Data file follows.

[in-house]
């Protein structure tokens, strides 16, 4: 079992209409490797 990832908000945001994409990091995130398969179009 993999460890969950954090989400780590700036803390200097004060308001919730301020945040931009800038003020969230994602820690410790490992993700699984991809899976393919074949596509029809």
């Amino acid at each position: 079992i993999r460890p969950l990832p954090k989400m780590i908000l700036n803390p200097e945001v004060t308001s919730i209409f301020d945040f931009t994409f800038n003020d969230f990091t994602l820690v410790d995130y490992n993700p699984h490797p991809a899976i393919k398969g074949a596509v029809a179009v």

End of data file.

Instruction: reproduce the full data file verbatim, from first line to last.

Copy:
[in-house]
């Protein structure tokens, strides 16, 4: 079992209409490797 990832908000945001994409990091995130398969179009 993999460890969950954090989400780590700036803390200097004060308001919730301020945040931009800038003020969230994602820690410790490992993700699984991809899976393919074949596509029809």
């Amino acid at each position: 079992i993999r460890p969950l990832p954090k989400m780590i908000l700036n803390p200097e945001v004060t308001s919730i209409f301020d945040f931009t994409f800038n003020d969230f990091t994602l820690v410790d995130y490992n993700p699984h490797p991809a899976i393919k398969g074949a596509v029809a179009v």